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Presidential elections are over

By Messenger Staff
Tuesday, October 29
The October 27 presidential election has ended. Although the official results from the Central Election Commission (CEC) are not known yet, there is no doubt who the winner is. Almost all the questions have been answered. The results decided the president in the first round; a second round was not required.

The representative of the Georgian Dream coalition, Giorgi Margvelashvili, won the presidential race in a landslide. According to the preliminary data, Marvelashvili collected more than 60% of the votes. Second came the United National Movement (UNM)’s Davit Bakradze with around 20% of the votes. Presumably, the election was riddled with frustration for the Democratic Movement-United Georgia’s Nino Burjanadze who came in third with around 10% of the votes. Burjanadze used to claim with deep confidence that she would finish second. However, she barely reached double-digit support.

The Georgian Dream coalition keeps talking about the democratic standards of the election. Almost nobody challenges the fairness of the election. Only the Labor Party’s Shalva Natelashvili who received about 2%, announced irresponsibly that the coalition and UNM plotted against him and his party and indeed he is the winner of the presidential elections. Of course, this is purely delusional.

The CEC announced that by 8 pm October 27 all the polling stations were closed and the voters turnout was 46.6%, which is not a bad figure. However, it is much lower than it was during last year’s parliamentary election when the turnout was 61.31%.

All the current results are provided based on the exit polls and preliminary calculations. Later that evening, presidential candidates Burjanadze, Targamadze and Natelashvili criticized the results of exit polls. Burjanadze’s supporters, in particular, claimed that manipulations were used by the coalition when it became clear that the second round could become necessary between Burjanadze and Margvelashvili.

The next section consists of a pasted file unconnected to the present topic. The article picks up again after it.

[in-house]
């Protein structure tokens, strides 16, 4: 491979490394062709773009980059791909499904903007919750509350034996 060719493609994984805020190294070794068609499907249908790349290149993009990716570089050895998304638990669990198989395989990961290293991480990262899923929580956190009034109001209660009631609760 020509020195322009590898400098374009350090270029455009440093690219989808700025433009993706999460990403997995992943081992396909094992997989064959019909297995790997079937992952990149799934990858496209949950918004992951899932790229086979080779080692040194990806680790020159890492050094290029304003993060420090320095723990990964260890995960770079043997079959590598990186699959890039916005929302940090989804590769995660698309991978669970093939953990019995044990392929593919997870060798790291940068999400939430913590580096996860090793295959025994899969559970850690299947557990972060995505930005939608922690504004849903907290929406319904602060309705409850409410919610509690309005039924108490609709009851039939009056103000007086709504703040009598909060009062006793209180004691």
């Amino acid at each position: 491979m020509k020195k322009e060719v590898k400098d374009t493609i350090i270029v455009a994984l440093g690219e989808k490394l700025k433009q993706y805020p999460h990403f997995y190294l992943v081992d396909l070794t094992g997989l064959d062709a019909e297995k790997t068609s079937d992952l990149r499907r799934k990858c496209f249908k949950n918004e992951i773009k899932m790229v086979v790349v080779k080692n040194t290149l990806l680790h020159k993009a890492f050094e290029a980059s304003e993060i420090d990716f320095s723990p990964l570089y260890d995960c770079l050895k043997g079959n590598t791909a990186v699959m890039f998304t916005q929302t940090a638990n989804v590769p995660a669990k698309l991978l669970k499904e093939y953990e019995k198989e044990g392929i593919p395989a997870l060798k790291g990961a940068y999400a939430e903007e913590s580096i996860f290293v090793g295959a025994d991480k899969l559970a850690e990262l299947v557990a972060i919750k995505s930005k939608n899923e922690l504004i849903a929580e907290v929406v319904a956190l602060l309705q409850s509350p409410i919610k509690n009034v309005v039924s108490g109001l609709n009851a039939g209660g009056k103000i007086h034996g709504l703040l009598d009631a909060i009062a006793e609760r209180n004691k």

Of course, such allegations need to be proved. However, observers both local and international believe that the election was held fairly with no manipulations. Though some minor faults have been identified, overall they could not have influenced the results of the election.

So, this intrigue is over. On November 17, the new president of Georgia, Giorgi Margvelashvili, form the Georgian Dream coalition will be inaugurated, but considerable intrigue remains. Who will be the new Prime Minister? Leaders of the coalition say that the name will become public in a week. The second intrigue is the future steps of the former president Mikheil Saakashvili, who will become an ordinary citizen of Georgia without presidential immunity after Margvelashvili officially becomes the president. Will Saakashvili stay in politics? Will he be charged for abuses? Will he go into exile and lecture at different universities abroad or write a book of memories?